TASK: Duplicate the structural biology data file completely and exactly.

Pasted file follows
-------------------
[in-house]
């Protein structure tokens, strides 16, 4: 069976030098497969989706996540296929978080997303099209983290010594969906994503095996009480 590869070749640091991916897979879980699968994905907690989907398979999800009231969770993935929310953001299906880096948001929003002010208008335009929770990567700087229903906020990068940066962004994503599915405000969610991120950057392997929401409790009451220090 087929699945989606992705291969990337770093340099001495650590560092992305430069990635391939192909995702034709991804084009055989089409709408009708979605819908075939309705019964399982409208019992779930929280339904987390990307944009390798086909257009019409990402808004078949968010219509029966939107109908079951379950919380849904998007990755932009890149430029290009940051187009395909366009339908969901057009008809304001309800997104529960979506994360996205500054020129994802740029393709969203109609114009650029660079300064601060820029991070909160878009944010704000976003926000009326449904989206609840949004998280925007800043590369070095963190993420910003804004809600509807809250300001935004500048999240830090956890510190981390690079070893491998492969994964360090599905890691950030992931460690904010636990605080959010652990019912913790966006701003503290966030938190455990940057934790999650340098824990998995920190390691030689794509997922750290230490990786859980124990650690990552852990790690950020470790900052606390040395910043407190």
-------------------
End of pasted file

[in-house]
């Protein structure tokens, strides 16, 4: 069976030098497969989706996540296929978080997303099209983290010594969906994503095996009480 590869070749640091991916897979879980699968994905907690989907398979999800009231969770993935929310953001299906880096948001929003002010208008335009929770990567700087229903906020990068940066962004994503599915405000969610991120950057392997929401409790009451220090 087929699945989606992705291969990337770093340099001495650590560092992305430069990635391939192909995702034709991804084009055989089409709408009708979605819908075939309705019964399982409208019992779930929280339904987390990307944009390798086909257009019409990402808004078949968010219509029966939107109908079951379950919380849904998007990755932009890149430029290009940051187009395909366009339908969901057009008809304001309800997104529960979506994360996205500054020129994802740029393709969203109609114009650029660079300064601060820029991070909160878009944010704000976003926000009326449904989206609840949004998280925007800043590369070095963190993420910003804004809600509807809250300001935004500048999240830090956890510190981390690079070893491998492969994964360090599905890691950030992931460690904010636990605080959010652990019912913790966006701003503290966030938190455990940057934790999650340098824990998995920190390691030689794509997922750290230490990786859980124990650690990552852990790690950020470790900052606390040395910043407190």